Daily life is going on. Sometimes there are rockets and missiles. But they have adapted to this life. They are not afraid anymore. They say: If we are to die, we’ll die.
In late 2011, you were detained and questioned by the Syrian government. Why?
The regime was detaining all activists in the country, and I was active on Facebook and different TV channels supporting human rights and the revolution against the regime [of Bashar al-Assad]. At that time, I had been studying in Canada and was on my way to Thailand for the fellowship. I wanted to spend Christmas and New Year’s in Syria with my family, but I spent them in a detention center instead. I was asked a lot of questions and investigated for my activism. I was late arriving in Thailand for the fellowship because of that situation.
Since you couldn’t go home, where did you go after your fellowship?
After the program in Thailand ended, I attended conferences and seminars around Europe and North America. I was traveling to different countries, but I didn’t know what to do because I could not go back to Syria. Fortunately, I had a work visa for the UK, because I had studied there and had worked with the British Embassy in Damascus. Otherwise, like other Syrian refugees, I would have had to go somewhere and apply for asylum.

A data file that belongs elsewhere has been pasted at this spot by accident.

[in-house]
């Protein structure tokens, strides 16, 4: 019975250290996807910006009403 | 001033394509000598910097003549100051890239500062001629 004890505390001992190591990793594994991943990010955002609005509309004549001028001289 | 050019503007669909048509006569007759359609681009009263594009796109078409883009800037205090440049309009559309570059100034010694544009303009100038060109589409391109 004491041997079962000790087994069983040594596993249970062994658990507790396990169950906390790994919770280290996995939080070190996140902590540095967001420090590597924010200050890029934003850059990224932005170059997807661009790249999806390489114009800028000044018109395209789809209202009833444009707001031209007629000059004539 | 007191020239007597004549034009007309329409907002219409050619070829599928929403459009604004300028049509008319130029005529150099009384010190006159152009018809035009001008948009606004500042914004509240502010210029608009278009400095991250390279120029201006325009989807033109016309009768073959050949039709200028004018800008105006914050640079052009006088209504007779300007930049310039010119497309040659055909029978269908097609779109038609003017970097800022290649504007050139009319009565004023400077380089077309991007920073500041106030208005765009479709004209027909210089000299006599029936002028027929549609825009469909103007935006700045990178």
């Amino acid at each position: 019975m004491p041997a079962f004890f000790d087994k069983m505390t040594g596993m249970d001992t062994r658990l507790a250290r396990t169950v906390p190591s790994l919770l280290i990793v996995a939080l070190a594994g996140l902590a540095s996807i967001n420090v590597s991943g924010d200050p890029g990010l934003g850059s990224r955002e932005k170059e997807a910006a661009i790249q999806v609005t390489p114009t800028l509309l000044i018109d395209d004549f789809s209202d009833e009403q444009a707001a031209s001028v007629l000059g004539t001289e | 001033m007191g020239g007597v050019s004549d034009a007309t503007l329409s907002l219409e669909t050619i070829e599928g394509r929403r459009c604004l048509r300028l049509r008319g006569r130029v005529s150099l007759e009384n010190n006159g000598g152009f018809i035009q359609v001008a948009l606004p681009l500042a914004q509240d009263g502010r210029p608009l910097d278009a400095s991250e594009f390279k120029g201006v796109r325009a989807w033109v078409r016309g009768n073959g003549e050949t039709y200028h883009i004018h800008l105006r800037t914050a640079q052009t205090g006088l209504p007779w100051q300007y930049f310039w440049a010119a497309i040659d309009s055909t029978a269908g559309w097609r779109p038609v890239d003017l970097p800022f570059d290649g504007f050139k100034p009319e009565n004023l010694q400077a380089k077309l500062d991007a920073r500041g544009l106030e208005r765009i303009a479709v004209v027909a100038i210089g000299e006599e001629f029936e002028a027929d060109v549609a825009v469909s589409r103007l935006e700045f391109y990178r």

Initially, you were in Wales, in Cardiff. What took you there?
I had an opportunity to work with an organization called Oasis that helps asylum-seekers. They provide a space for them to learn English and other skills while they wait for their cases to be resolved. I also attended meetings of the Rotary Club of Cardiff Bay and delivered a presentation about the conflict in Syria and my fellowship. I invited the local Rotarians and Rotaractors to come to the center where I worked, and they joined us for a party for the families there.